The journey begins in New York, a city that’s rich with sports culture and tradition dating many years back. Where does soccer fit in? Ask any American and they will probably mention the Yankees, Giants, Knicks, or Rangers. The list goes on. Maybe it’s a matter of time before the NYC Football Club will join the list. The future of the franchise is in many ways still unwritten.
New York City Football Club joined the MLS in 2015 to become the second New York team after the NY Red Bulls (previously NY\NJ MetroStars). While the Red Bulls were part of the league from day one, NYCFC arrived as an alternative that’s trying to represent something different.
The same group of Qatari investors behind the European giants Manchester City backed NYCFC. Much like the ‘big sister’ from England, NYCFC share the same colors, name, and works in close collaboration. It’s thanks to the collaboration that the franchise was able to sign David Villa, Andrea Pirlo, and Frank Lampard for the 2015 inauguration season and attract a lot of attention in the international soccer media. Unfortunately for the club, the players have since left without winning any trophies (Pirlo and Lampard retired, Villa moved to Japan).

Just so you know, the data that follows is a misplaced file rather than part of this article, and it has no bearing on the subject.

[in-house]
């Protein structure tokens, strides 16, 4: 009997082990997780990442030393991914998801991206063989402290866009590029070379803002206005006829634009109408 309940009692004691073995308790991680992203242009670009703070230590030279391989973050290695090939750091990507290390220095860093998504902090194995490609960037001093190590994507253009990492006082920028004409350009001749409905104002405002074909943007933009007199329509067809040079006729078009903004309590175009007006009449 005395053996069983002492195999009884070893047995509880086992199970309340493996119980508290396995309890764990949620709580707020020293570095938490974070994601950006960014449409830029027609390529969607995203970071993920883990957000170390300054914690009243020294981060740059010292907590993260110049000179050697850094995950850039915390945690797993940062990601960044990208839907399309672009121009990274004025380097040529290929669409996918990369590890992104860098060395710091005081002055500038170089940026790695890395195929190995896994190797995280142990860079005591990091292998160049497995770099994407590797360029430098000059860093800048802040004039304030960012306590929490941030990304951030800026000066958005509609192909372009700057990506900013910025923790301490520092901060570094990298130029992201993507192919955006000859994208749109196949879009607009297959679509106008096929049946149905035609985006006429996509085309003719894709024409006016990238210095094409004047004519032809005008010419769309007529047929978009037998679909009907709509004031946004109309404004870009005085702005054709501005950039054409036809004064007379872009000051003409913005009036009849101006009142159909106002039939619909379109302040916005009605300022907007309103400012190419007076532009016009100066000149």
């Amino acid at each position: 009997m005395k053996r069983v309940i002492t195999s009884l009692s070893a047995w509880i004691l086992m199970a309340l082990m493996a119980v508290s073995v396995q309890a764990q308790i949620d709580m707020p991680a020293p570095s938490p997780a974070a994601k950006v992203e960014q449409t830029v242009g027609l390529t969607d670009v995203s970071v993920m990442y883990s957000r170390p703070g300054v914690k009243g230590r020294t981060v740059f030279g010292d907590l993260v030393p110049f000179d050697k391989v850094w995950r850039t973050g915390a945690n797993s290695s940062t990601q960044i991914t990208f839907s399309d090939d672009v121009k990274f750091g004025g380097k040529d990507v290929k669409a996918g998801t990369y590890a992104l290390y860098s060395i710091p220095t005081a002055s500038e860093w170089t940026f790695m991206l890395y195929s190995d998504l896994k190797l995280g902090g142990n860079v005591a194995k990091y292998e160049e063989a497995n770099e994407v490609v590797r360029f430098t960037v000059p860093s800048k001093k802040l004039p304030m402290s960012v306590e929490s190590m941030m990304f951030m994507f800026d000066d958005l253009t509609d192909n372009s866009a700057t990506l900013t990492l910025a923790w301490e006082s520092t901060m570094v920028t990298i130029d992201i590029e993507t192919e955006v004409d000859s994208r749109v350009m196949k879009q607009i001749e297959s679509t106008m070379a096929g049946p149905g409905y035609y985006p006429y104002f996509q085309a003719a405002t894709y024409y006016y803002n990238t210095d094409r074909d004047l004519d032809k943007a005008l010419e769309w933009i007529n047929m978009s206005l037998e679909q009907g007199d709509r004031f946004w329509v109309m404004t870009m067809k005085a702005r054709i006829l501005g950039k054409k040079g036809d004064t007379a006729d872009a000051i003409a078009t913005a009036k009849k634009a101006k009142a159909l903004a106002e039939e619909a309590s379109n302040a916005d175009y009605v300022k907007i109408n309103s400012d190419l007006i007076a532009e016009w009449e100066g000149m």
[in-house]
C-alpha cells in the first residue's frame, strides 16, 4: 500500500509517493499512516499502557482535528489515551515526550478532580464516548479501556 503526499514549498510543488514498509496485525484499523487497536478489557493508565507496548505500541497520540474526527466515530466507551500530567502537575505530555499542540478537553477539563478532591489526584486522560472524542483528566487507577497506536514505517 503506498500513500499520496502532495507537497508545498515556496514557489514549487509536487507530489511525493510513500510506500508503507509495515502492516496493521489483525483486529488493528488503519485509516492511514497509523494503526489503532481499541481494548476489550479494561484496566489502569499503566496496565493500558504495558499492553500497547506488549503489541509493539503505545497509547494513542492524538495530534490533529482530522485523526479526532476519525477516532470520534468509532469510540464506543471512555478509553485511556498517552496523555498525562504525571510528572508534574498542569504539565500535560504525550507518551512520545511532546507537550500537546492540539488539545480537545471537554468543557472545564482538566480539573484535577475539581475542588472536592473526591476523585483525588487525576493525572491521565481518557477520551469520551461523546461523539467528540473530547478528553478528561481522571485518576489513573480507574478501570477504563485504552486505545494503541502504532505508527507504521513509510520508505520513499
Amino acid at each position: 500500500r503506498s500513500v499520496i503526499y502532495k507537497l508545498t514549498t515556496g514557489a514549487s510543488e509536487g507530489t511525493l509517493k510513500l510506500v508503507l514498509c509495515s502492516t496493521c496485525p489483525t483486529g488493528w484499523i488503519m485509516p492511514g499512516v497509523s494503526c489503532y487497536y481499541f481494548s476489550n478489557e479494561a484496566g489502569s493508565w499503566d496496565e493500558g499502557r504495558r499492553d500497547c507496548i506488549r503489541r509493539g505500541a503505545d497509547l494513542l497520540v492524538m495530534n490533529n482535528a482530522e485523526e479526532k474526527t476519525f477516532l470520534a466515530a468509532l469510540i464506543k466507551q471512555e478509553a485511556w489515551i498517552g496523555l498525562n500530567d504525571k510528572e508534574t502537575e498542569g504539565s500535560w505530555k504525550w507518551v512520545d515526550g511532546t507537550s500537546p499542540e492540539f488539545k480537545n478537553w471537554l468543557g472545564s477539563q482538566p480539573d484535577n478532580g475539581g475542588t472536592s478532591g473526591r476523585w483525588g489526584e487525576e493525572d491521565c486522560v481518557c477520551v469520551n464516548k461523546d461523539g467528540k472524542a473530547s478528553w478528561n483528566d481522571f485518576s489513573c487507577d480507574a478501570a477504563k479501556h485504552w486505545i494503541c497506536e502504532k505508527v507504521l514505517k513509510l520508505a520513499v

If Manchester City is the big sister, the New York Yankees are the big brother. The team plays in Yankees Stadium and shares the navy blue color of their logo and jersey. In total, Manchester’s investor group, the City Football Group, own 80% of the club while Yankee Global Enterprises owns the remaining 20%.
There are two teams representing the metropolitan area of New York, giving us an opportunity to enjoy a local derby. The game against the New York Red Bulls is the biggest game for the supporters, and earned the name the Hudson River Derby. The NY Red Bulls (like MetroStars before) play in New Jersey. A river separates the two clubs and NYCFC sees itself as the club that represents the city, the real New York.
So far, the Red Bulls have been the more dominant team, even enjoying a 7-0 victory against NYCFC in 2016. The rivalry between the fans is now incredibly heated, making it interesting. This is good for the league and adds interest that resembles international soccer. You don’t see it in most other franchises across the US.
Let’s set the scene. New York City is the most populous city in the United States and the most densely populated major city in the United States. It is one of the biggest megacities in the world.